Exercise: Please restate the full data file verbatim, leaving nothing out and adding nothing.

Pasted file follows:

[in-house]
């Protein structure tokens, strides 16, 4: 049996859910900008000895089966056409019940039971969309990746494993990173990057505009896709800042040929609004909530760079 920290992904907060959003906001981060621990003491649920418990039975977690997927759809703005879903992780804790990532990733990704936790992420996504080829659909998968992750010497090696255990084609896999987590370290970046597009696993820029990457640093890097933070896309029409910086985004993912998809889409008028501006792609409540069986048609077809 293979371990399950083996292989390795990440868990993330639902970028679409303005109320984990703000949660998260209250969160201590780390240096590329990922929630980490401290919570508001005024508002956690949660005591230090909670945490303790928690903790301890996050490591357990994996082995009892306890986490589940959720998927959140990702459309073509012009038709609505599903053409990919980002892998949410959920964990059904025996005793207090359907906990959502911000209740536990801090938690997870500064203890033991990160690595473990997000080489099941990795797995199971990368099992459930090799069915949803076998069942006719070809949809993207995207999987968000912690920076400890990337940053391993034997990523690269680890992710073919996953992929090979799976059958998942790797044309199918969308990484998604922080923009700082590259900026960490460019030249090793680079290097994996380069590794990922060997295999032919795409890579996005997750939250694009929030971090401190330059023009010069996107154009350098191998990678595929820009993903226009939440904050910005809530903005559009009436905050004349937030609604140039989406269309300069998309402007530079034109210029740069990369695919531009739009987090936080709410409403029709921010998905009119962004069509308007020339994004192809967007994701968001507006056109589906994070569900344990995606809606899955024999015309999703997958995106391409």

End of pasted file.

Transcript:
[in-house]
């Protein structure tokens, strides 16, 4: 049996859910900008000895089966056409019940039971969309990746494993990173990057505009896709800042040929609004909530760079 920290992904907060959003906001981060621990003491649920418990039975977690997927759809703005879903992780804790990532990733990704936790992420996504080829659909998968992750010497090696255990084609896999987590370290970046597009696993820029990457640093890097933070896309029409910086985004993912998809889409008028501006792609409540069986048609077809 293979371990399950083996292989390795990440868990993330639902970028679409303005109320984990703000949660998260209250969160201590780390240096590329990922929630980490401290919570508001005024508002956690949660005591230090909670945490303790928690903790301890996050490591357990994996082995009892306890986490589940959720998927959140990702459309073509012009038709609505599903053409990919980002892998949410959920964990059904025996005793207090359907906990959502911000209740536990801090938690997870500064203890033991990160690595473990997000080489099941990795797995199971990368099992459930090799069915949803076998069942006719070809949809993207995207999987968000912690920076400890990337940053391993034997990523690269680890992710073919996953992929090979799976059958998942790797044309199918969308990484998604922080923009700082590259900026960490460019030249090793680079290097994996380069590794990922060997295999032919795409890579996005997750939250694009929030971090401190330059023009010069996107154009350098191998990678595929820009993903226009939440904050910005809530903005559009009436905050004349937030609604140039989406269309300069998309402007530079034109210029740069990369695919531009739009987090936080709410409403029709921010998905009119962004069509308007020339994004192809967007994701968001507006056109589906994070569900344990995606809606899955024999015309999703997958995106391409």